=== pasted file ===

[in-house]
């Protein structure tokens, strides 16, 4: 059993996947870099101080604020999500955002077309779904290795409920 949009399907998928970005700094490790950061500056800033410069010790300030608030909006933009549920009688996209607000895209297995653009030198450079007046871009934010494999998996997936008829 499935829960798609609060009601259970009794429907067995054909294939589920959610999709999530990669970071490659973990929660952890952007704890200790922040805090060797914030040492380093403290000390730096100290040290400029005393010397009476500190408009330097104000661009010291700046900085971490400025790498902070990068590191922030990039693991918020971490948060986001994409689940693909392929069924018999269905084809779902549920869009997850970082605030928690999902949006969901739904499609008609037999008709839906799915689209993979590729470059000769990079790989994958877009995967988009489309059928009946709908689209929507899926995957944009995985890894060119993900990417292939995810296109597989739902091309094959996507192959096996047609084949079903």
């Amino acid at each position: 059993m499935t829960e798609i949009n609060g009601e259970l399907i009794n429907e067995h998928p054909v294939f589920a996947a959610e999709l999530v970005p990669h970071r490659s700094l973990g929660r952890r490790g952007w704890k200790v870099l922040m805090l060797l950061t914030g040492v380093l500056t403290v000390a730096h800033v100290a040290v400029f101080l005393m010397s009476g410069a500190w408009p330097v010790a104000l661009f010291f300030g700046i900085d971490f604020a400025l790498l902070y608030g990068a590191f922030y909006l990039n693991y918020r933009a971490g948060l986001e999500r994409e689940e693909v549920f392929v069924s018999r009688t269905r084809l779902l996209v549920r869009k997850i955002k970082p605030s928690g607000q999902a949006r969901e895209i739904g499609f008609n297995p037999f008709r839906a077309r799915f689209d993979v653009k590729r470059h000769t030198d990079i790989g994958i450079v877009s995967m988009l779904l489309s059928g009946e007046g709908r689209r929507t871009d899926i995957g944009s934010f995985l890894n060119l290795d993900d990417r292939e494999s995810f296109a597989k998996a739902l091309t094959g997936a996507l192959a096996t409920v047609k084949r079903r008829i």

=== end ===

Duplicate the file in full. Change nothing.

[in-house]
């Protein structure tokens, strides 16, 4: 059993996947870099101080604020999500955002077309779904290795409920 949009399907998928970005700094490790950061500056800033410069010790300030608030909006933009549920009688996209607000895209297995653009030198450079007046871009934010494999998996997936008829 499935829960798609609060009601259970009794429907067995054909294939589920959610999709999530990669970071490659973990929660952890952007704890200790922040805090060797914030040492380093403290000390730096100290040290400029005393010397009476500190408009330097104000661009010291700046900085971490400025790498902070990068590191922030990039693991918020971490948060986001994409689940693909392929069924018999269905084809779902549920869009997850970082605030928690999902949006969901739904499609008609037999008709839906799915689209993979590729470059000769990079790989994958877009995967988009489309059928009946709908689209929507899926995957944009995985890894060119993900990417292939995810296109597989739902091309094959996507192959096996047609084949079903």
């Amino acid at each position: 059993m499935t829960e798609i949009n609060g009601e259970l399907i009794n429907e067995h998928p054909v294939f589920a996947a959610e999709l999530v970005p990669h970071r490659s700094l973990g929660r952890r490790g952007w704890k200790v870099l922040m805090l060797l950061t914030g040492v380093l500056t403290v000390a730096h800033v100290a040290v400029f101080l005393m010397s009476g410069a500190w408009p330097v010790a104000l661009f010291f300030g700046i900085d971490f604020a400025l790498l902070y608030g990068a590191f922030y909006l990039n693991y918020r933009a971490g948060l986001e999500r994409e689940e693909v549920f392929v069924s018999r009688t269905r084809l779902l996209v549920r869009k997850i955002k970082p605030s928690g607000q999902a949006r969901e895209i739904g499609f008609n297995p037999f008709r839906a077309r799915f689209d993979v653009k590729r470059h000769t030198d990079i790989g994958i450079v877009s995967m988009l779904l489309s059928g009946e007046g709908r689209r929507t871009d899926i995957g944009s934010f995985l890894n060119l290795d993900d990417r292939e494999s995810f296109a597989k998996a739902l091309t094959g997936a996507l192959a096996t409920v047609k084949r079903r008829i």